A Washington, D.C.-based tech incubator is hosting women entrepreneurs from Saudi Arabia who work on social problems through apps.
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Reem Dad, a 22-year-old from Saudi Arabia, is developing a platform for pilgrims and tourists to experience a virtual reality tour of Medina, one of Islam's holiest sites.
Heba Zahid, 37, is working on GreenDesert, a venture that would be one of the first to help create a recycling culture in the Middle Eastern country.
Dreamers from all over the world are imbued with an unshakeable sense of hope. This held true for a group of plucky Saudi Arabian women who took part in a Halcyon Incubator Intensive in Washington, D.C., this summer.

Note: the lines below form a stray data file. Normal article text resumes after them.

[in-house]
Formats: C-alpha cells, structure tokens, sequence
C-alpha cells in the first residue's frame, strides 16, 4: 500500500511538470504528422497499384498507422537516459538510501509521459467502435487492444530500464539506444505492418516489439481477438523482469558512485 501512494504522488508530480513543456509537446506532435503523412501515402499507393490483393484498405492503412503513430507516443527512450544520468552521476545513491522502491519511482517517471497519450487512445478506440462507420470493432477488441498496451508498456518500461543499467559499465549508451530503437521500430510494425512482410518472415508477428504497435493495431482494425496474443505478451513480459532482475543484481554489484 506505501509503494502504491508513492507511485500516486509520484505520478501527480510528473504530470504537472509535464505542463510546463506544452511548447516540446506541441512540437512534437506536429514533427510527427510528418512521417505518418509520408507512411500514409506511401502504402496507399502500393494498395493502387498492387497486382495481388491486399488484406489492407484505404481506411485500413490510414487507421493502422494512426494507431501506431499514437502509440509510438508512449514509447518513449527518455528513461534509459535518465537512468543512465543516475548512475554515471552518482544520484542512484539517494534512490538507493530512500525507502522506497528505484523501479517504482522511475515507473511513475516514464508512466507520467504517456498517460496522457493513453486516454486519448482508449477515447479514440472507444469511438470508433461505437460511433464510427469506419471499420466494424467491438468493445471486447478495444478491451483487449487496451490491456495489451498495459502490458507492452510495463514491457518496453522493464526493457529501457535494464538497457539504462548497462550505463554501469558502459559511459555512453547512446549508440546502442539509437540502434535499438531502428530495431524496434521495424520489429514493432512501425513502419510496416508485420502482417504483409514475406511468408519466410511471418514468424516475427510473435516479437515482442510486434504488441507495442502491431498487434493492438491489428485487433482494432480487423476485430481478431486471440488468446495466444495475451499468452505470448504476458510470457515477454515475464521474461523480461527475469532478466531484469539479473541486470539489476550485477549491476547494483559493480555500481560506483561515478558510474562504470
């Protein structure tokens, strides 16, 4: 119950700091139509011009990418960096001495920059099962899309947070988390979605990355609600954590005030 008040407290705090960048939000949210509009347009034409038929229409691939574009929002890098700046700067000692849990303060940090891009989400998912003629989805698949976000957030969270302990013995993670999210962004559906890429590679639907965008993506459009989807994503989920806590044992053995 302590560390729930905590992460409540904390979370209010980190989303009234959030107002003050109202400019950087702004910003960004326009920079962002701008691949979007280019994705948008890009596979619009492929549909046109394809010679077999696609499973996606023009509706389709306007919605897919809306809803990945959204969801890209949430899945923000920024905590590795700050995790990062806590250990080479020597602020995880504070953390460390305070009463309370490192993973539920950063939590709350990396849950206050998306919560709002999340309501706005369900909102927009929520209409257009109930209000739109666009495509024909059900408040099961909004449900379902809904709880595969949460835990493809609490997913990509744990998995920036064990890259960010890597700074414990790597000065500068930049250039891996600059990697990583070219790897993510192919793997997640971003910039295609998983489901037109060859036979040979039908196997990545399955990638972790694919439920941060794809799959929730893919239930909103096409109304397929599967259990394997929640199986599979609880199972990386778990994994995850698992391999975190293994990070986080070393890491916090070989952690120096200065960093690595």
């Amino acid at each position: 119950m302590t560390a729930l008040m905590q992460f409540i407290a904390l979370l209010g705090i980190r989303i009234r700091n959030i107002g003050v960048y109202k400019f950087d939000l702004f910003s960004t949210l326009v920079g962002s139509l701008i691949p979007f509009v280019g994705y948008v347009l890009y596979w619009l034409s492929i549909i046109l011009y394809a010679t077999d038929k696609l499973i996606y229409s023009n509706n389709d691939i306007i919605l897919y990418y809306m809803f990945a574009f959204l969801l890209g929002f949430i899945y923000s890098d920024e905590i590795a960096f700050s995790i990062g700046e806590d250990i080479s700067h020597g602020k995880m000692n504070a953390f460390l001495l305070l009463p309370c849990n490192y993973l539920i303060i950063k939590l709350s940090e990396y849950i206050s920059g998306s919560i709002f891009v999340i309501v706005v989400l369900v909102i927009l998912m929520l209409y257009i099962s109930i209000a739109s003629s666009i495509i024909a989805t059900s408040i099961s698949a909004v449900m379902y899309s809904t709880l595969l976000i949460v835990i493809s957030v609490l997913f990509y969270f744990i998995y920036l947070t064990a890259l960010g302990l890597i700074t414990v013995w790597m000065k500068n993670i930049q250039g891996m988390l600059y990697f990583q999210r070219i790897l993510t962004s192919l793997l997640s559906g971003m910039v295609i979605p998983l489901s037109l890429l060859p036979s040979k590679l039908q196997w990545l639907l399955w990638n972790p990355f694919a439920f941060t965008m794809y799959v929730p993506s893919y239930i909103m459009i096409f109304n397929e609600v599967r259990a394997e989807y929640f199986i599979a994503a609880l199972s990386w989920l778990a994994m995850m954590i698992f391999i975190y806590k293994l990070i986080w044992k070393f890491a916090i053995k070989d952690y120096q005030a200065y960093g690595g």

The Halcyon Incubator fellowship on Friday concluded a program in Washington, DC for a group of Saudi female pioneers in social development.
"Halcyon’s modeling the new intensive program after its own bread and butter: its 4-year-old incubator fellowship. It’s a way to use the Halcyon House space that’s otherwise empty in the summer months, according to Josh Mandell, Halcyon’s director of policy and international programs.
"I attended an “off-campus” Wolf Trap evening’s entertainment closer to home at Union Market in North-East Washington. There [as part of By The People], Halcyon, Wolf Trap Opera and the Hong Kong Ballet presented recently “The Seven Deadly Sins,” a forty-five-minute Modernist work from 1933, with music by Kurt Weill and text by Bertolt Brecht.
A new international arts and dialogue festival —themed around America’s founding ideals — has arrived in Washington, D.C., with grand ambitions to shake up the city’s arts scene and status. By The People, held across over a dozen locations from June 21 to 24, was designed to showcase an array of performances, art installations and speakers with a particularly Washington bent.